SpaceX launch reactions: 'Humanity needs hope,' George Takei says

The historic crewed launch of NASA astronauts from US soil lifts spirits. And a gravity-defying stuffed dino steals a heart or two.

Edward Moyer Senior Editor
Edward Moyer is a senior editor at CNET and a many-year veteran of the writing and editing world. He enjoys taking sentences apart and putting them back together. He also likes making them from scratch. ¶ For nearly a quarter of a century, he's edited and written stories about various aspects of the technology world, from the US National Security Agency's controversial spying techniques to historic NASA space missions to 3D-printed works of fine art. Before that, he wrote about movies, musicians, artists and subcultures.
Expertise Wordsmithery. Credentials
  • Ed was a member of the CNET crew that won a National Magazine Award from the American Society of Magazine Editors for general excellence online. He's also edited pieces that've nabbed prizes from the Society of Professional Journalists and others.
Edward Moyer
2 min read
The SpaceX Falcon 9 rocket with the manned Crew Dragon spacecraft attached takes off from launch pad 39A at the Kennedy Space Center.

The SpaceX Falcon 9 rocket with the Crew Dragon spacecraft attached takes off from launch pad 39A at the Kennedy Space Center in Florida.

Joe Raedle/Getty Images

NASA and SpaceX made history Saturday, launching astronauts into space from US soil for the first time since the space shuttle era wrapped up in 2011. It's also the first time a privately built spacecraft -- SpaceX's Crew Dragon capsule, atop the company's Falcon 9 rocket -- has played cosmic taxi for astronauts. After a 19-hour ride, NASA 'nauts Bob Behnken and Doug Hurley reached the International Space Station 10 minutes ahead of schedule Sunday morning.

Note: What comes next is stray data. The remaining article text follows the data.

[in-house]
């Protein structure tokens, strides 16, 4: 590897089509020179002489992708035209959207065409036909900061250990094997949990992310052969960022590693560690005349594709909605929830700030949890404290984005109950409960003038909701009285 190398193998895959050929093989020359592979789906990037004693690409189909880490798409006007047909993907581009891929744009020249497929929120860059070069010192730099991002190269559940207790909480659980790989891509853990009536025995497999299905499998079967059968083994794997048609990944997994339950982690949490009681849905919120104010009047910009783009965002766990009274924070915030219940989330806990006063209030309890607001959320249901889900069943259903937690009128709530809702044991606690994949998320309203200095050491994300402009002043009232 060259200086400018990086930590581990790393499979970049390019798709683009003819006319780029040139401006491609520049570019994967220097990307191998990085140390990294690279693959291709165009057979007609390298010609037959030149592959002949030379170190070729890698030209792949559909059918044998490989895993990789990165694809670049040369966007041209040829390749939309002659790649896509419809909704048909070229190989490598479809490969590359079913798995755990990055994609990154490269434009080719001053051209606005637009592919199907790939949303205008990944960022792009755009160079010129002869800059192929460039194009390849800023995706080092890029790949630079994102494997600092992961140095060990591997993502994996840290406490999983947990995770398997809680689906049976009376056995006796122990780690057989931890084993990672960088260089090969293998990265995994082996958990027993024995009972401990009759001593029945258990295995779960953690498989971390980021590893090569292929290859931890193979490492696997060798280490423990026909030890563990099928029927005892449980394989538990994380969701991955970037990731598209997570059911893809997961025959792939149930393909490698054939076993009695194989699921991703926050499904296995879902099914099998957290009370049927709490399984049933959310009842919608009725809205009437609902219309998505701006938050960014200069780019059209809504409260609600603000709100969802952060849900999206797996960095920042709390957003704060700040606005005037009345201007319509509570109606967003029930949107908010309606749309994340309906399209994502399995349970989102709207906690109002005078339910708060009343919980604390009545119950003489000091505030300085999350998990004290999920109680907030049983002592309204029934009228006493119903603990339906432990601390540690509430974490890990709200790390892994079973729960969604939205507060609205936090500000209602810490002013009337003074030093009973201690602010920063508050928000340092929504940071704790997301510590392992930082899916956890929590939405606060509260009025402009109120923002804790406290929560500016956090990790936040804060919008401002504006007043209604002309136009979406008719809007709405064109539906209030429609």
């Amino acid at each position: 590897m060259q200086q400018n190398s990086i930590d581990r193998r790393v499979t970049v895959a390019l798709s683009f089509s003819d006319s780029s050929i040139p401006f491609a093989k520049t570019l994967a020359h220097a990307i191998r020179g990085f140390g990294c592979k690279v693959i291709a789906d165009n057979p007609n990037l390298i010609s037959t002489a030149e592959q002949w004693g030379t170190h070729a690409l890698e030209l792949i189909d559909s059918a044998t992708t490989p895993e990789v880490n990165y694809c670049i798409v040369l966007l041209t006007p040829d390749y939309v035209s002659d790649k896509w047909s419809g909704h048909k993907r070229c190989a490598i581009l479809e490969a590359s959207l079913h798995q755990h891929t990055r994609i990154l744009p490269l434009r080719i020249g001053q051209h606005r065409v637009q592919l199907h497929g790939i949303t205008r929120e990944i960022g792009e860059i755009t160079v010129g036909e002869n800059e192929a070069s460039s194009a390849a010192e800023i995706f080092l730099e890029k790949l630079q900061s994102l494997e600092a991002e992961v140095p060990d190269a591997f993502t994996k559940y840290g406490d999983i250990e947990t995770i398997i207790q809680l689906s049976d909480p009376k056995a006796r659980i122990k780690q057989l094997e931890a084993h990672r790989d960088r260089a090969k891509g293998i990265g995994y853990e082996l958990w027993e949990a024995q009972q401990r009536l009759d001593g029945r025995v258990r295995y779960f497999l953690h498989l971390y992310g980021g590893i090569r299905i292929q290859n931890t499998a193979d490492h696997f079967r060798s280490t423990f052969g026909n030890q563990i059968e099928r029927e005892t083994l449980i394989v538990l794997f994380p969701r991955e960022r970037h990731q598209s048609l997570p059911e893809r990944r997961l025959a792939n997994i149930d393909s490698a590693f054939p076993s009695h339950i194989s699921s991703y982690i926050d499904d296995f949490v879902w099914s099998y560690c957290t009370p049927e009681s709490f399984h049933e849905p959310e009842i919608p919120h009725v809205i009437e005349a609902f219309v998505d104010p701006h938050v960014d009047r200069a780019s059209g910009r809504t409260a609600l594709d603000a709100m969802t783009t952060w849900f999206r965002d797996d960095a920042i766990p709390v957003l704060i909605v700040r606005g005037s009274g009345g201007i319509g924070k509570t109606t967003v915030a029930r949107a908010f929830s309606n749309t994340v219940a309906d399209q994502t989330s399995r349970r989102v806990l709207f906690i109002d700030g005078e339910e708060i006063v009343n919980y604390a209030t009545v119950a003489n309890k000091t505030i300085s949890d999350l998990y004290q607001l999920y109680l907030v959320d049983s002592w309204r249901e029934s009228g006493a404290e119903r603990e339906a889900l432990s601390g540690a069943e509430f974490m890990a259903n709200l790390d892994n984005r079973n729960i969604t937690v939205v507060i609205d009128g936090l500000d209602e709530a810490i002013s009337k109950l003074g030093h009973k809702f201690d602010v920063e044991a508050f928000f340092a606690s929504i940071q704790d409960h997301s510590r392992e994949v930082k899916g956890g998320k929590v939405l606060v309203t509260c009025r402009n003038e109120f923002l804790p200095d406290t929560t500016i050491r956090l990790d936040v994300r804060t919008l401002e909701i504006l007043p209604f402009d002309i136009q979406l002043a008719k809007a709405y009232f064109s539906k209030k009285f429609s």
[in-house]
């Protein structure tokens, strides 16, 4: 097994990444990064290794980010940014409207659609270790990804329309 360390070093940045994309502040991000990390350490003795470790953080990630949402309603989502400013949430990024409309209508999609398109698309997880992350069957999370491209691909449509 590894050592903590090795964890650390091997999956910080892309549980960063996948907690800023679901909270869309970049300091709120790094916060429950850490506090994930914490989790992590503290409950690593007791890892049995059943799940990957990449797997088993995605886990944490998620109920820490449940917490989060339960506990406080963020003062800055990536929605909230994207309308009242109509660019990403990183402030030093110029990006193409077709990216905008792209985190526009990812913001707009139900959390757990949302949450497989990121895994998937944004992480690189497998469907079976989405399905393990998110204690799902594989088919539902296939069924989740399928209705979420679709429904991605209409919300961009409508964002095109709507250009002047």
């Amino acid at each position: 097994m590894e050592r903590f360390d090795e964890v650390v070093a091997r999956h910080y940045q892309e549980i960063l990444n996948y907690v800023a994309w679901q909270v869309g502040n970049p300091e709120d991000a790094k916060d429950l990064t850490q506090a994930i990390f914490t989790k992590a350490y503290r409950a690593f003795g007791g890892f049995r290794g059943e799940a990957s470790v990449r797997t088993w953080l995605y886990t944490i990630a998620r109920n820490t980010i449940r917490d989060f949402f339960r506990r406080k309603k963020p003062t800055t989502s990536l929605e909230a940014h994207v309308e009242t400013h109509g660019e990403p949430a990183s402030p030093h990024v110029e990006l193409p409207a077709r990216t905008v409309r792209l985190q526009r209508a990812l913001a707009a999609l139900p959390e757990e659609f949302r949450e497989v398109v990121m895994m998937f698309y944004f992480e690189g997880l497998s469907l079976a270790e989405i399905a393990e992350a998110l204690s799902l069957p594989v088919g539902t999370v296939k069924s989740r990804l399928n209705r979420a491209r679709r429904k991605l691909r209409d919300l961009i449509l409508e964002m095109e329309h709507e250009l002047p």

The world paid close attention to the high-profile happening, as evidenced by reactions on Twitter Saturday.

NASA, of course, had something to say, posting a TL;DR clip of the launch, along with the iconic and heart-stirring phrase "We have liftoff."

Other folks supplemented that visual with some nice images of their own. Here's a shot from Dublin, with a cameo by the moon, which seems to be wondering if it should start thinking about sprucing things up a bit for an eventual return of human visitors (perhaps a female this time):

A few NASA astronauts had something to say. Drew Morgan, who returned from the ISS in April (and appears to be a Star Wars fan) wished Behnken and Hurley "God speed." "Thinking especially of your families proudly waiting for your safe return," he wrote. 

And Christopher Ferguson, who helmed the final space shuttle mission, passed the baton to Hurley in a stately manner. 

Some fictional spacemen weighed in as well, namely Star Trek's Captain Kirk and Mr. Sulu, aka William Shatner and George Takei. "Humanity needs hope, and you have provided a much needed burst of it." Takei wrote. 

A science celeb or two offered congrats. Here're well wishes from Neil deGrasse Tyson and Bill Nye:

And the political class registered its approval, with US politicos on both sides of the aisle tweeting out responses. Here're posts from Vice President Mike Pence, Rep. Adam Schiff, and presumptive Democratic presidential nominee Joe Biden:

As for everyday Joes and Josephines, some couldn't help but think of the problems currently troubling their home planet -- the coronavirus pandemic among them:

"If you meet ET only touch his finger with a glove," wrote one Twitter user. 

Others, though, said the launch gave them, like Takei, a rocket-fueled lift and provided much-needed relief from the problems here on Earth. 

"The 10 year kid inside me who had once wanted to become an Astronaut had its own moments of goosebumps & joy today and kept screaming "Go Go Go!" wrote one member of the Twitterati:

Another referenced a stuffed-dino mascot aboard the Crew Dragon, saying, "Didn't realize how much I needed the SpaceX Dinosaur until he popped in view. My heart feels a little less heavy this afternoon."

Indeed, the dino-slash-zero-G-indicator (like its plushy-Earth predecessor) seemed to snag more than a few hearts, with the following gravity-defying GIF sent out a number of times. 

Scenes of SpaceX launching NASA astronauts into orbit, moment by moment

See all photos